The bread revolution began a year or so ago with bakers, health specialists and independent shops starting an uprising against supermarket bought bread.
The thing is bread should only have 3-4 ingredients and no artificial adjectives however, if you look at the back if your shop bought loaf you’ll see a list of 8-10 so called ingredients (say what?!?!).
Azodicarbonamide (even the name scares me) for example is used in the food industry as a food additive, a flour bleaching agent and improving agent – these type of adjectives can be harmful and cause deceases which you don’t want to have. I’m not a preacher of health as I believe it’s a life choice however, I do think that as we have one life we might as well do our best to stay here for as long as possible – to me that means treating my body right!
Also my philosophy in life is if I can’t pronounce a word I shouldn’t go near it – now, this proved fun in our each for a house as I implemented the same philosophy. That’s a perfectly insane sane one right 😉 anyway each to their own!
I attended an alternative bread making class by thehornbeam bakers in the winter where we made a variety of breads with alternative flours and I was hooked!
Now that I have my own little kitchen I tested out my skills last weekend.
This one is spelt, cinnamon, honey and chia seed cookies – I’m not the best baker but they tasted better than they looked 🙂
You know my obsession with rye bread so I had to try and make it myself – It turns out my rye and flaxseed bread was out of this world!
These flours are no more expensive than the normal white nutrition less flour you get in the shops so next time you want to bake maybe try the flour next to your usual buy. It’s so worth it!
I love herbs, I put anything from tarragon to paprika in my scramble eggs, love a good flavoured water with mint and cucumber and my homemade guacamole is full of coriander and chilli! I don’t go a day without adding a herb or five to my meals.
It might come as no surprise that I couldn’t simply stick with the shop bought dried herbs and had to not just buy fresh ones but actually grown my own too!
First things first – select your herbs. Then all you need to do is get some soil from the garden, find a pot to grow them in and remember to water them. That’s it!
I picked mint (because it’s just fab), parsley (because I need to eat more of it) and oregano (because I love Italian food) – all perfectly fine reasons right?!
Here’s how they looked at the beginning:
The good thing is that herbs are incredibly low maintenance so after a few weeks we got to this stage:
We’re currently at this stage and I’m hoping to start using them in two weeks time 🙂
You should think that after having lived in London for a good eight years I shouldn’t have cravings for Danish food any longer and I don’t, apart from rye bread and pickled herring (who would gave guessed that one).
I absolutely love food and don’t stick to one particular type or culture of food however, when I want something comforting I always go back to what made be happy as a child. So it’ll probably come as no surprise that the two things I always ask my parents to bring is pickled herring (any variety) and rye bread: </
Rye has been named part of the world’s healthiest foods due to it’s nutritional benefits and disease preventing goodness. I believe that every body reacts differently to food however, my body loves rye bread as it keeps my cravings at bay, keeps me fuller for longer and it helps my digestive system. I like a healthy selection:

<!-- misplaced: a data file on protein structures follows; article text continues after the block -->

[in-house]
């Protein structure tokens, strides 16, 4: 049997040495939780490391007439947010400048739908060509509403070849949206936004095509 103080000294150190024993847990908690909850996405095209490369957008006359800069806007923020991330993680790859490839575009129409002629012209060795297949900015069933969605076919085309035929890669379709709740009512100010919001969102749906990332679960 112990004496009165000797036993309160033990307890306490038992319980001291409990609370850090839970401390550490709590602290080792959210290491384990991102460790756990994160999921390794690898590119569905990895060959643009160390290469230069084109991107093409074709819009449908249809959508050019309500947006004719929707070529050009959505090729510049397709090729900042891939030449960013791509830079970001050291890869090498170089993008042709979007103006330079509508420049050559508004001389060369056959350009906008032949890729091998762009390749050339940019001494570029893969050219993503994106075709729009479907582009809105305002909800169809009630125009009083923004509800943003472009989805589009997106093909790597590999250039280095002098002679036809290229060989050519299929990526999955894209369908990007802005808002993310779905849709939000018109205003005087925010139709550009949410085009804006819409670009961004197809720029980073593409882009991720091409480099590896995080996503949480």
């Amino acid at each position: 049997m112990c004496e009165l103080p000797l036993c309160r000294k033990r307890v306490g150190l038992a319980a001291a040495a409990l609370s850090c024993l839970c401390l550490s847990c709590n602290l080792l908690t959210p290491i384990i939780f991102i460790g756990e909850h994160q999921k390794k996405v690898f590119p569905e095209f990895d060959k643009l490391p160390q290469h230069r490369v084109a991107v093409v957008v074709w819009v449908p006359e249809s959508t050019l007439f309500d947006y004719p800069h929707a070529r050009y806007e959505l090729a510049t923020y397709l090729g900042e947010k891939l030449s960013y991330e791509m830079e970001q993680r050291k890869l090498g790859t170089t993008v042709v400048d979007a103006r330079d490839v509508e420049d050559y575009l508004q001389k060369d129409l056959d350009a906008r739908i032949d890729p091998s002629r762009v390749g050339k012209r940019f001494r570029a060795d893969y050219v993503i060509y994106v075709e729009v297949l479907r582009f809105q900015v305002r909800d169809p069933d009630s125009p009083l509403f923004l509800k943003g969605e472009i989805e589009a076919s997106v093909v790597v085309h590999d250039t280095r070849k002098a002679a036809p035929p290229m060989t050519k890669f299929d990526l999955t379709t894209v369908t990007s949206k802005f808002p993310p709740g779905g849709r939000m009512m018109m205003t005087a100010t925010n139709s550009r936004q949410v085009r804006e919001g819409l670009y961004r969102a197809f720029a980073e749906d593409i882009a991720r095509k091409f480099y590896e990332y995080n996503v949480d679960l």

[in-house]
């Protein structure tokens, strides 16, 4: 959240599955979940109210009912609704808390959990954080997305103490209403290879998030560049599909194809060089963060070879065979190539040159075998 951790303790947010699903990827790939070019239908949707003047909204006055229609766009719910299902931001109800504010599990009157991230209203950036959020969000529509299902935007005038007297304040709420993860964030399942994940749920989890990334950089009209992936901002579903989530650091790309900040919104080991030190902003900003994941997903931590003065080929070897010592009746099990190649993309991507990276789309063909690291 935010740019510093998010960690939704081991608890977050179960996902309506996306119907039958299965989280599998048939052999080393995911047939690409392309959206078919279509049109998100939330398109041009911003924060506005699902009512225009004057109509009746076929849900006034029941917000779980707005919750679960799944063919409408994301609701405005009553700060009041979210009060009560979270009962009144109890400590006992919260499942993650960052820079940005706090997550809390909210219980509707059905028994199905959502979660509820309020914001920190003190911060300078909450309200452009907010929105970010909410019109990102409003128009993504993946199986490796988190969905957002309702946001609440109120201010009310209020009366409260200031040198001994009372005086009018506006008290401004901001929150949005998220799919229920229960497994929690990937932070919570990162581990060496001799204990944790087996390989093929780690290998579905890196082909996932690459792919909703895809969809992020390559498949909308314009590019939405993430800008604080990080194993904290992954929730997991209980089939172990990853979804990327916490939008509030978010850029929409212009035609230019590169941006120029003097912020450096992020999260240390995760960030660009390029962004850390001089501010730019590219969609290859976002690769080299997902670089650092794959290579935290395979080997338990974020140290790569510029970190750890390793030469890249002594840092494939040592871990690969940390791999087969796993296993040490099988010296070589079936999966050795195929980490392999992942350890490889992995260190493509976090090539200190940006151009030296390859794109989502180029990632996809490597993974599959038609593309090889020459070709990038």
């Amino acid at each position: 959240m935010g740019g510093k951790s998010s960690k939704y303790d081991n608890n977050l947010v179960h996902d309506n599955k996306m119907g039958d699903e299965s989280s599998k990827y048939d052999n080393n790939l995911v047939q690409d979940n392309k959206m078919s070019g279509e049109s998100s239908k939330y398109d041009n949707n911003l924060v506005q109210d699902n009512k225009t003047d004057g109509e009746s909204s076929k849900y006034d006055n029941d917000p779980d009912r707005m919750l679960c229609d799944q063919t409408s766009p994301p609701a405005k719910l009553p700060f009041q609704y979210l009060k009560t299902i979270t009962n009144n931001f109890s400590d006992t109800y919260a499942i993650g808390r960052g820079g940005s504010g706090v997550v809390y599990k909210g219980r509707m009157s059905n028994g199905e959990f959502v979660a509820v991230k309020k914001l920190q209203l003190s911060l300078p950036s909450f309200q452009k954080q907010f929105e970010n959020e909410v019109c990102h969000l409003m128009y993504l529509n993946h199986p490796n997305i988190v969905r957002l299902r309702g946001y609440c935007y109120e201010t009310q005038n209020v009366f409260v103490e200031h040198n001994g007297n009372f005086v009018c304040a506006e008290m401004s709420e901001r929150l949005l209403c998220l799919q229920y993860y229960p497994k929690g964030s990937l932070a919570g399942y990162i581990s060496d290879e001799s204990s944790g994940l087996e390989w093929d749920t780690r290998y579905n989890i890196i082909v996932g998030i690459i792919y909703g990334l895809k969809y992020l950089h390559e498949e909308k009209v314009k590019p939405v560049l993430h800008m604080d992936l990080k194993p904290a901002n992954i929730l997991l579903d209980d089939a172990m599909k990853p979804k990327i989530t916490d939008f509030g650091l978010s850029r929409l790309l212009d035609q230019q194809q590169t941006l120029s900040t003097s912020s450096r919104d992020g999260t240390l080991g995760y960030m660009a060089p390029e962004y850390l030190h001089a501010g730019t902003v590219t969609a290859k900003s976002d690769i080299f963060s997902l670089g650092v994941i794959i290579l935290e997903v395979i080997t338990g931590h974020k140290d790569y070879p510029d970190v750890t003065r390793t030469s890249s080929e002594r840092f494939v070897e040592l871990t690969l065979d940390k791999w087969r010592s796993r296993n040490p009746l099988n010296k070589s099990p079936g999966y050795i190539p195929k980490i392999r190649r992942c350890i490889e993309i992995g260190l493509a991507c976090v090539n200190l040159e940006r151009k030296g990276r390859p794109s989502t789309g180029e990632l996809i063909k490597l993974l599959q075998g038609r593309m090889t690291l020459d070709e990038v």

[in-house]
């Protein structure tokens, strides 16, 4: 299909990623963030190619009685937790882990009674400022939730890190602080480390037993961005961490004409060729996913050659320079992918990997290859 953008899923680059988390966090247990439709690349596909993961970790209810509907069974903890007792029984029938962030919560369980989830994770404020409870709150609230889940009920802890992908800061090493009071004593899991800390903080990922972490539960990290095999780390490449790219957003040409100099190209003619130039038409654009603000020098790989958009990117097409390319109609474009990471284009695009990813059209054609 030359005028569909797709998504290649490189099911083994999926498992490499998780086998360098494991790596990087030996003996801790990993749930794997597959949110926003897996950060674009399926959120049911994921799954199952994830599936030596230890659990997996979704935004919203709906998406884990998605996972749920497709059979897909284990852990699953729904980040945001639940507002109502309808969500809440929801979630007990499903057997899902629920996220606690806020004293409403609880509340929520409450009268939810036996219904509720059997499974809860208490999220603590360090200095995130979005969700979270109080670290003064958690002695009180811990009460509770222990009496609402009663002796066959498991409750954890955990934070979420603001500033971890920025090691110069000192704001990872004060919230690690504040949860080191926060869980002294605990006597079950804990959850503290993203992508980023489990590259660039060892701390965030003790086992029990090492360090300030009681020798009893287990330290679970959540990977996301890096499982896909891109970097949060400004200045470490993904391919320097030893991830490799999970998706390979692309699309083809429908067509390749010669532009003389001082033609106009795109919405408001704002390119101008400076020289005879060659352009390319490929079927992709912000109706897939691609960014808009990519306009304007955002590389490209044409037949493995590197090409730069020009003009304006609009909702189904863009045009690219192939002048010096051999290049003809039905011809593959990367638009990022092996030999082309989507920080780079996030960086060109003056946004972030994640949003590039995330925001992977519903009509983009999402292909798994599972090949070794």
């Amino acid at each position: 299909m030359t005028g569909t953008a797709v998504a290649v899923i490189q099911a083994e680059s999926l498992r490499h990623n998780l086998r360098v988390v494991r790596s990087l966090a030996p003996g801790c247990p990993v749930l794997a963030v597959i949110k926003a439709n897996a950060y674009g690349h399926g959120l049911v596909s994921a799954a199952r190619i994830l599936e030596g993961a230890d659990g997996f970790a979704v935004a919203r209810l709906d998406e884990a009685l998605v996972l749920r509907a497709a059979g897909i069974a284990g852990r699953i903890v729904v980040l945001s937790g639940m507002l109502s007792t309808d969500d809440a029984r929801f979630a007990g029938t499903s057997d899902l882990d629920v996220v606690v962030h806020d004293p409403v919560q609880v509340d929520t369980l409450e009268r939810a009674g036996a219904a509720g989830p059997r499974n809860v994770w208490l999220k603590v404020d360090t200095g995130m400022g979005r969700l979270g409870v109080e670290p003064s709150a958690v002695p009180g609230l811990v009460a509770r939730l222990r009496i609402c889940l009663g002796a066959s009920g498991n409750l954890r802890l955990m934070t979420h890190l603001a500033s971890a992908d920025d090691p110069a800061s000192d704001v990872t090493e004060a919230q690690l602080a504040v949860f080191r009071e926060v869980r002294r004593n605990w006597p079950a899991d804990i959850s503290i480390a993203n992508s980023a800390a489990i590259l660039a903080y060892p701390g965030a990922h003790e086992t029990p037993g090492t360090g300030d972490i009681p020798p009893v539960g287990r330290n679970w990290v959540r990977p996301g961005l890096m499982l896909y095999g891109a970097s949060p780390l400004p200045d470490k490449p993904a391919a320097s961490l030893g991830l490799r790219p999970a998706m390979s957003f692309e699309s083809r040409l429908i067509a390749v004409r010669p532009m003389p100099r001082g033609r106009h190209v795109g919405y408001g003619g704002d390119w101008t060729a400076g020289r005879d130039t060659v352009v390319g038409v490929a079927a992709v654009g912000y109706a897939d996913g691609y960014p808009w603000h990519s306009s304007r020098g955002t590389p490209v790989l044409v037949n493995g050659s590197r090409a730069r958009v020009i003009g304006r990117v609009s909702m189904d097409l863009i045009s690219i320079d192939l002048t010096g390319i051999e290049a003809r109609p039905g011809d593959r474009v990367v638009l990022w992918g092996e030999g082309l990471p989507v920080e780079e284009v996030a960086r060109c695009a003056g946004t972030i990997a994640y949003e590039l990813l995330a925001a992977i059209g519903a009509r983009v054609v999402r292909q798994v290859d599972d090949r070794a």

The only trouble is that it disappears too quick when I have it in my house so I’ve decided to start making my own. So today I started the ‘starter’ and will keep feeding it 25g rye flour and 35g water each day until it’s ready to use.
I admit it’s not the most attractive thing in the world but it will be worth it. I will of course keep you updated with how it turns out – what’s your good obsession?
The whole idea of moving to the house on the lake was to enjoy the outdoors a bit more, live a healthier and happier lifestyle and have more space. We have all of this but what I didn’t foresee was all the wonderful fresh food readily available on our doorstep – by the way, this is now our doorstep ;-):
What is the difference between plant and animal protein?
Proteins are made up of chains of amino acids. There are 20 amino acids in total and our bodies are able to produce some of these for ourselves (non-essential amino acids). However, there are 9 that you can only get from the food that you eat. Most people seem to think that plant-based protein sources don’t provide you with ‘complete’ protein sources and that you need animal protein for this, but there are several foods that include all 9 essential amino acids, so they are complete protein sources – these include quinoa, pumpkin seeds, chickpeas and black beans . Then there are lots of plant-based foods that contain a mixture of the essential amino acids, so by eating a variety of these delicious foods you can eat all the essential amino acids and your body will have everything that it needs! Animal protein is also harder to break down and digest and it moves through the digestive tract much slower, so a steak won’t make you feel as energised as a bowl of hummus, plus animal protein is much more acidic and the more alkaline the food we eat is the better we feel!
Where can I find protein?
There’s protein in so many different sources, the list below outlines the best protein sources – all of which are so delicious! My advice would be to try adding at least one of these sources to every meal, you should find that it really energises you.
Beans and Pulses
Chickpeas (think lots and lots of hummus)
Oats (a great excuse to eat bowls and bowls of porridge!)
Avocado (hello guacamole for every meal)
Any other green leafy veg, swiss chard, cavelo nero etc
Nuts & Seeds